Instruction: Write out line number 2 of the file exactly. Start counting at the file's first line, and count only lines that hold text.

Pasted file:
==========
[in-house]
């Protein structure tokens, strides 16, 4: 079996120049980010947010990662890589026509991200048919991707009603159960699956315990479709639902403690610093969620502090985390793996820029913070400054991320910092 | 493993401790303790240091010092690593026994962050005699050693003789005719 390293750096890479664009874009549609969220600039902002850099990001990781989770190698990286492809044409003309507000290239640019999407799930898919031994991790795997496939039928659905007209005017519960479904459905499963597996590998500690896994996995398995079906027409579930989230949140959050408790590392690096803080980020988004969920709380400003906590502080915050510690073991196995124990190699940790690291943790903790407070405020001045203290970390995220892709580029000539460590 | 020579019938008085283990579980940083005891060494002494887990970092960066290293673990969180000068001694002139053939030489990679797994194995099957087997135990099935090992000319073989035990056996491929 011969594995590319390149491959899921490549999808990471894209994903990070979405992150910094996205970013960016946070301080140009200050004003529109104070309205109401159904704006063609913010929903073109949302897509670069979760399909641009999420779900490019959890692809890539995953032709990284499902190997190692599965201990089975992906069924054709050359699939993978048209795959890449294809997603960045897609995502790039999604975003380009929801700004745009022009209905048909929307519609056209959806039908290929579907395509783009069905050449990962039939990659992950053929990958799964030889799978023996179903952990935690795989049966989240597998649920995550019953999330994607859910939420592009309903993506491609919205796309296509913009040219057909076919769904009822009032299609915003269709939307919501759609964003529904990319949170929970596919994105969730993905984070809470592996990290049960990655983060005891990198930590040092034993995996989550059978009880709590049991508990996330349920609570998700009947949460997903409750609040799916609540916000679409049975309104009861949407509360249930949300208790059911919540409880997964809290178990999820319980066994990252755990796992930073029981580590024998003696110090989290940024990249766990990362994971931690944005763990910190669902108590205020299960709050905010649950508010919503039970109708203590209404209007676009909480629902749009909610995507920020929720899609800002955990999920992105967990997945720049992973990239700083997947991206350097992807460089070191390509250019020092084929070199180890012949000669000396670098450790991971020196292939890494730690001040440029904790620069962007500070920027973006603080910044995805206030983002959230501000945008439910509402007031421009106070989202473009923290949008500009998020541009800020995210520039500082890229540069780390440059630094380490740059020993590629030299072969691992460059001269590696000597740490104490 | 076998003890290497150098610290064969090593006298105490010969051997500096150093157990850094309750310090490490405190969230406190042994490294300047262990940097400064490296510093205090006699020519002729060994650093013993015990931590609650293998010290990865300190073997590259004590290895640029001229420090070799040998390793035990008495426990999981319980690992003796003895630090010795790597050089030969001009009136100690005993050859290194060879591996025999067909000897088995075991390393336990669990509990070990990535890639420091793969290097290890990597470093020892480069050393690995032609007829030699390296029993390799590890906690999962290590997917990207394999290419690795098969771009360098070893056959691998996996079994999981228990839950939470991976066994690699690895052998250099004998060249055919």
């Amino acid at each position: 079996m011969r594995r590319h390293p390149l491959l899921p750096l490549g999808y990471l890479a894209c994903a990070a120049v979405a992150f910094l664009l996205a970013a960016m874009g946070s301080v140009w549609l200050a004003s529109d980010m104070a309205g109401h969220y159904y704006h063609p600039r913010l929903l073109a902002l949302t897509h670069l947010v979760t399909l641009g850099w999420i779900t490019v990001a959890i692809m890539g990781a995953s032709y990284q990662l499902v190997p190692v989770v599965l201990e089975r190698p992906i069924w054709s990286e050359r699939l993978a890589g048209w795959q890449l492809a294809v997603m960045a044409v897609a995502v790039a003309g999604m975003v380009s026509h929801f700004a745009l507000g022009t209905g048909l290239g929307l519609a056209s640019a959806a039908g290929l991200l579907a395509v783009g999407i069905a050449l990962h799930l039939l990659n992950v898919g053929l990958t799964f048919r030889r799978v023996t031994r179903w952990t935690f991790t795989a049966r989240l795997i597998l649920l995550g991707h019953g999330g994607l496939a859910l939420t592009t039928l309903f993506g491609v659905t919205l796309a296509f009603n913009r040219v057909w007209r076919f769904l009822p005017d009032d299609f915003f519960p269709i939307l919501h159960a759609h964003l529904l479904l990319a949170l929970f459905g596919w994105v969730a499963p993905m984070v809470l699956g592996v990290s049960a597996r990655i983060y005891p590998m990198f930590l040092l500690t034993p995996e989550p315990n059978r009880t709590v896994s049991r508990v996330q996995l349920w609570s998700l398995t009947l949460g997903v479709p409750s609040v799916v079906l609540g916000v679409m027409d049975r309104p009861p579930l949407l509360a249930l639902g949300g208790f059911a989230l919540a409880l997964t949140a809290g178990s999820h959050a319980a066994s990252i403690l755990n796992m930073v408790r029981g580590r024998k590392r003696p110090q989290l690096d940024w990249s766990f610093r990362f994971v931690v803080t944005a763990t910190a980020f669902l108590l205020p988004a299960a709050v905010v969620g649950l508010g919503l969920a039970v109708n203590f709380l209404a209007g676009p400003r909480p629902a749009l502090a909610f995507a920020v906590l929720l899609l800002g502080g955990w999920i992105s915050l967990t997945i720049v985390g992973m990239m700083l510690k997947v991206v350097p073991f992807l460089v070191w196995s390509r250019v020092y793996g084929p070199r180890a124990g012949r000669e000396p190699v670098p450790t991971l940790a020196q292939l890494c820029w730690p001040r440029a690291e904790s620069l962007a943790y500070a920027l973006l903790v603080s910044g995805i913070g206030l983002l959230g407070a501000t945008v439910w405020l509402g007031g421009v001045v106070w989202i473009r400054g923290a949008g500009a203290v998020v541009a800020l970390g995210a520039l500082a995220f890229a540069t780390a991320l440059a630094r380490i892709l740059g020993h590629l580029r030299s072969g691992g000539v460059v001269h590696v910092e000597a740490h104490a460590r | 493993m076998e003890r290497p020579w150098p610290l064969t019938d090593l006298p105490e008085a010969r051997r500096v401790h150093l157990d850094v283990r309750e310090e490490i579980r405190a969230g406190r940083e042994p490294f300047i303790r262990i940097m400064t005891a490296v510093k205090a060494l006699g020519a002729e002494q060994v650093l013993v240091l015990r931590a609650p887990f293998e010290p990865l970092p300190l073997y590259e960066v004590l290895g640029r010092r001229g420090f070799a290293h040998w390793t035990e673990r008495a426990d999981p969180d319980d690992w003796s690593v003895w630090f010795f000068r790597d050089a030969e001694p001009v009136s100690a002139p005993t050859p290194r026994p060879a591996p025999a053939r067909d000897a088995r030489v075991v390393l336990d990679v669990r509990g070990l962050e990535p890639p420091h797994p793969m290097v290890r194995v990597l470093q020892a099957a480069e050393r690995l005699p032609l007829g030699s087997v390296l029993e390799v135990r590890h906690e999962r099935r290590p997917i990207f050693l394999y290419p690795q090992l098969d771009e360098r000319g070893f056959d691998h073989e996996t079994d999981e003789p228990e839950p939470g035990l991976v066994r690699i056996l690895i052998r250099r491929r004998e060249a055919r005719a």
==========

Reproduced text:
């Protein structure tokens, strides 16, 4: 079996120049980010947010990662890589026509991200048919991707009603159960699956315990479709639902403690610093969620502090985390793996820029913070400054991320910092 | 493993401790303790240091010092690593026994962050005699050693003789005719 390293750096890479664009874009549609969220600039902002850099990001990781989770190698990286492809044409003309507000290239640019999407799930898919031994991790795997496939039928659905007209005017519960479904459905499963597996590998500690896994996995398995079906027409579930989230949140959050408790590392690096803080980020988004969920709380400003906590502080915050510690073991196995124990190699940790690291943790903790407070405020001045203290970390995220892709580029000539460590 | 020579019938008085283990579980940083005891060494002494887990970092960066290293673990969180000068001694002139053939030489990679797994194995099957087997135990099935090992000319073989035990056996491929 011969594995590319390149491959899921490549999808990471894209994903990070979405992150910094996205970013960016946070301080140009200050004003529109104070309205109401159904704006063609913010929903073109949302897509670069979760399909641009999420779900490019959890692809890539995953032709990284499902190997190692599965201990089975992906069924054709050359699939993978048209795959890449294809997603960045897609995502790039999604975003380009929801700004745009022009209905048909929307519609056209959806039908290929579907395509783009069905050449990962039939990659992950053929990958799964030889799978023996179903952990935690795989049966989240597998649920995550019953999330994607859910939420592009309903993506491609919205796309296509913009040219057909076919769904009822009032299609915003269709939307919501759609964003529904990319949170929970596919994105969730993905984070809470592996990290049960990655983060005891990198930590040092034993995996989550059978009880709590049991508990996330349920609570998700009947949460997903409750609040799916609540916000679409049975309104009861949407509360249930949300208790059911919540409880997964809290178990999820319980066994990252755990796992930073029981580590024998003696110090989290940024990249766990990362994971931690944005763990910190669902108590205020299960709050905010649950508010919503039970109708203590209404209007676009909480629902749009909610995507920020929720899609800002955990999920992105967990997945720049992973990239700083997947991206350097992807460089070191390509250019020092084929070199180890012949000669000396670098450790991971020196292939890494730690001040440029904790620069962007500070920027973006603080910044995805206030983002959230501000945008439910509402007031421009106070989202473009923290949008500009998020541009800020995210520039500082890229540069780390440059630094380490740059020993590629030299072969691992460059001269590696000597740490104490 | 076998003890290497150098610290064969090593006298105490010969051997500096150093157990850094309750310090490490405190969230406190042994490294300047262990940097400064490296510093205090006699020519002729060994650093013993015990931590609650293998010290990865300190073997590259004590290895640029001229420090070799040998390793035990008495426990999981319980690992003796003895630090010795790597050089030969001009009136100690005993050859290194060879591996025999067909000897088995075991390393336990669990509990070990990535890639420091793969290097290890990597470093020892480069050393690995032609007829030699390296029993390799590890906690999962290590997917990207394999290419690795098969771009360098070893056959691998996996079994999981228990839950939470991976066994690699690895052998250099004998060249055919």